Last fall, amid rancorous debate over proposed cuts to the nation's food stamps program, much was made of how the suggested cuts might hurt low-income Minnesotans. In September, the House approved legislation that would have scaled back food aid to 32,000 in the state.
But those cuts did not come to pass, MinnPost reports. Here's what happened.
The proposed cuts were part of the long, frustrating debate in Congress over the far-ranging farm bill, which dragged on for nearly two years. A new agreement was finally brokered this week, and the House approved the 949-page bill, with quick approval expected next week in the Senate likely.
The broad bill affects roughly 16 million agriculture jobs nationwide, Reuters noted. Among its key tenets is an effort to replace direct subsidies to farmers with enhanced crop insurance, and with added new price protections, the Star Tribune notes.
The bill also includes $8 billion in cuts over 10 years to the Supplemental Nutrition Assistance Program (SNAP), more commonly known as food stamps – far less than the $40 billion in cuts once sought by GOP House leaders.
But low-income Minnesotans will not be among those affected, MinnPost notes, because Congress achieved its $8 billion in savings by closing a heating-assistance loophole that allowed states to collect more food stamps for hungry residents – and Minnesota had never taken advantage of that loophole. So the state won't miss that money.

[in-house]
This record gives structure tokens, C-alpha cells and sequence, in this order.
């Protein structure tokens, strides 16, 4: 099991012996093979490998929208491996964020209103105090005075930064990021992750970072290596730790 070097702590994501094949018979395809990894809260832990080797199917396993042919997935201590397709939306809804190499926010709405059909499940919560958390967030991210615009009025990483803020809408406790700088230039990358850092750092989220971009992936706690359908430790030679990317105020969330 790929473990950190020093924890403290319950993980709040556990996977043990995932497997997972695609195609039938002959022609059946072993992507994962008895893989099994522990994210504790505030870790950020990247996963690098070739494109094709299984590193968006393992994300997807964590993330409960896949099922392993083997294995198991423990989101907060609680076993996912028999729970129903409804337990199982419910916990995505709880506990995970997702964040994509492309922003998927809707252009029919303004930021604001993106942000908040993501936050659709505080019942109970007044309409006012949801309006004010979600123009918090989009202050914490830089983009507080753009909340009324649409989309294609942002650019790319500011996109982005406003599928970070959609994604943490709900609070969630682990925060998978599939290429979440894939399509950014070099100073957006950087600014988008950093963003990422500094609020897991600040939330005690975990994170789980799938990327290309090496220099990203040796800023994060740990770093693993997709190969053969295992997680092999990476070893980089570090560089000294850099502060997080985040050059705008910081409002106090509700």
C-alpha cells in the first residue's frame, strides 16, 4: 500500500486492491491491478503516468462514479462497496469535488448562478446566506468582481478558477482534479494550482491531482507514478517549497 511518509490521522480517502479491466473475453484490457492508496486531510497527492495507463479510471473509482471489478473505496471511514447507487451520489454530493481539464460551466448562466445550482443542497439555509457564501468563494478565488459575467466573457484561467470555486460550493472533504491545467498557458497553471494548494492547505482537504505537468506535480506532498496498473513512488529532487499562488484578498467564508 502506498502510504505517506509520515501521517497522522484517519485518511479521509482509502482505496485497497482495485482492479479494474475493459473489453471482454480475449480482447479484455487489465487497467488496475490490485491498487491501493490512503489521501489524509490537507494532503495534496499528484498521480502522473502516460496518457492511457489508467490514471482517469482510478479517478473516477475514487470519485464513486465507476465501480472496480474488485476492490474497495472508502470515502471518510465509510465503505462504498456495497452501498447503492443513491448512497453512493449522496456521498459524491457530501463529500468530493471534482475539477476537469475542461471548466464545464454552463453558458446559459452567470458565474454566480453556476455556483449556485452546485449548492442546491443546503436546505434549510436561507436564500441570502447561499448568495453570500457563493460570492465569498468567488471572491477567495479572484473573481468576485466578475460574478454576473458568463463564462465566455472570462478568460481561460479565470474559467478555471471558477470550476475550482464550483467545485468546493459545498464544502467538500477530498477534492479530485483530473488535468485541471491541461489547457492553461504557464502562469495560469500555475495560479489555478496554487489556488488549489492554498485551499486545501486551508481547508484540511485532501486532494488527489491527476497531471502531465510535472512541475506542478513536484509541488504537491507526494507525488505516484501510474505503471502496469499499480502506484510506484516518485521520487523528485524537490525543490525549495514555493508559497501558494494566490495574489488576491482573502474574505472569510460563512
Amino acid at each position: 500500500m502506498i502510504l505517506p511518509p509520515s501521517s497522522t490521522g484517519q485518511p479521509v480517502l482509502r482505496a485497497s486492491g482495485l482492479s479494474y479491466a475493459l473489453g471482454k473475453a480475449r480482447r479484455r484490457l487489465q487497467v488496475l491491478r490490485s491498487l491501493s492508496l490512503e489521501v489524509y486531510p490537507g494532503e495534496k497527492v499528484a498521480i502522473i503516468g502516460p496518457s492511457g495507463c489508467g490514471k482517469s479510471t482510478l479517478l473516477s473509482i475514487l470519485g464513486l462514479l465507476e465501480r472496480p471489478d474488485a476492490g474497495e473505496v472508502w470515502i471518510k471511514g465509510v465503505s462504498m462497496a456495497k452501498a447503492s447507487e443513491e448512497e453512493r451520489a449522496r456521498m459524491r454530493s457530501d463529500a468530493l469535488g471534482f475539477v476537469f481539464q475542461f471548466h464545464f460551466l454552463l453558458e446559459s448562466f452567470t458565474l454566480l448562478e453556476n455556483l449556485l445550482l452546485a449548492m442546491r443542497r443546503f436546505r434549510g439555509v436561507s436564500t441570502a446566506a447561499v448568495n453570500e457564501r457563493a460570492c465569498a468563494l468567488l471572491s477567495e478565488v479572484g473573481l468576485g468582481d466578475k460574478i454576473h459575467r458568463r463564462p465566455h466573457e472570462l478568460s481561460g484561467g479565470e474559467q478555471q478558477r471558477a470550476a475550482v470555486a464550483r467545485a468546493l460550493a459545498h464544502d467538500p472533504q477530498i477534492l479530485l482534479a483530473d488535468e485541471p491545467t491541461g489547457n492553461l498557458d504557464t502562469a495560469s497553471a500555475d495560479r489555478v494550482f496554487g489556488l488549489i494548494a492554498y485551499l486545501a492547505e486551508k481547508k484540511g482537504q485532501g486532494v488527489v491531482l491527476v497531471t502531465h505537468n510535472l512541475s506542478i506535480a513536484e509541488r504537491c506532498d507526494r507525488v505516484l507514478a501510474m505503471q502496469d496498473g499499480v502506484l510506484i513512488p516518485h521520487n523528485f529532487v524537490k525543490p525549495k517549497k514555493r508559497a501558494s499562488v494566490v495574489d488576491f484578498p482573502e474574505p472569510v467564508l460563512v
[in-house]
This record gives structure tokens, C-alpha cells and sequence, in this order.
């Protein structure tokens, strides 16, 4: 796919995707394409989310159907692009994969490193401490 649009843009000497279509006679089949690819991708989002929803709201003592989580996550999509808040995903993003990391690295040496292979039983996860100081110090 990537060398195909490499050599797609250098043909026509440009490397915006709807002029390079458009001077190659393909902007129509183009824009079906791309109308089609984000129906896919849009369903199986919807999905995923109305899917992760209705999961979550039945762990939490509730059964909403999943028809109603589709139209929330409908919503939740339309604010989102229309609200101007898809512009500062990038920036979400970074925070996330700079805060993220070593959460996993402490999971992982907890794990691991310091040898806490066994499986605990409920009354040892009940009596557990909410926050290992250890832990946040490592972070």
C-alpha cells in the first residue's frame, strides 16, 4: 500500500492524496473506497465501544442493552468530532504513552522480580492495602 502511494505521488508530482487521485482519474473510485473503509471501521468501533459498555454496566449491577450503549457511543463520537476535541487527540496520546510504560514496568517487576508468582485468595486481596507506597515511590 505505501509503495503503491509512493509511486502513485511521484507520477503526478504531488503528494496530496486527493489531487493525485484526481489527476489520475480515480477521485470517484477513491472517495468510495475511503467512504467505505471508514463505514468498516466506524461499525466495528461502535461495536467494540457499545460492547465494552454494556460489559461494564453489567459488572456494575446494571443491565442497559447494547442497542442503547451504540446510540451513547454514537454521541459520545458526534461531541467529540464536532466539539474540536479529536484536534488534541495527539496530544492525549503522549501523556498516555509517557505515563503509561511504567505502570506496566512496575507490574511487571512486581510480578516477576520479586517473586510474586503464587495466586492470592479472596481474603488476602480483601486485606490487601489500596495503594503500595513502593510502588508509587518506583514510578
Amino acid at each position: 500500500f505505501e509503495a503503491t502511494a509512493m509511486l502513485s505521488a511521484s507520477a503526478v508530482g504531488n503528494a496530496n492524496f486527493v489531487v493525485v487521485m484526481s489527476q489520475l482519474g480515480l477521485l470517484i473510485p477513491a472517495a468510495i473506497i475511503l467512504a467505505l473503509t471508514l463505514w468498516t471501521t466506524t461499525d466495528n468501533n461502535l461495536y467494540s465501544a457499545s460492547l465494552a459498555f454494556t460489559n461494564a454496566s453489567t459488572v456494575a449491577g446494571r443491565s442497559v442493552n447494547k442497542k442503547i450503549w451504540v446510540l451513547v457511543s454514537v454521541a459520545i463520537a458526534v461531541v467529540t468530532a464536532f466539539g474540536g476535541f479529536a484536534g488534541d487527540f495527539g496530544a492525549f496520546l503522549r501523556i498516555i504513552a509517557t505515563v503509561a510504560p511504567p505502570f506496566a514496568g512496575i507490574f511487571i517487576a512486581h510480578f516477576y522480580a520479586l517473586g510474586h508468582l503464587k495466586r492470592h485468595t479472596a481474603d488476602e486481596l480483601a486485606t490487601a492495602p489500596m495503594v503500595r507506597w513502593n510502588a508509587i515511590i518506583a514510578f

But that doesn't mean food aid needs are decreasing in the state, advocates for the poor say. Other cuts to federal programs have had a lingering effect, Colleen Moriarty, with Hunger Solutions Minnesota, tells MinnPost.
Some food shelf managers have said demand is increasing, not decreasing. The Hubbard County Food Shelf has had more demand but fewer donations last year, the Park Rapids Enterprise reported Wednesday. In one Minnesota county, Dakota, where more than 28,000 residents live in poverty, two nonprofits are teaming up to fight hunger, the Star Tribune reported earlier this month.
And the Hunger-Free Minnesota initiative, aimed at "closing the missing-meal gap" in Minnesota by 2015, reported this week that coordinated efforts provided 49 million meals to hungry Minnesotans since it funded its first initiative in January 2012.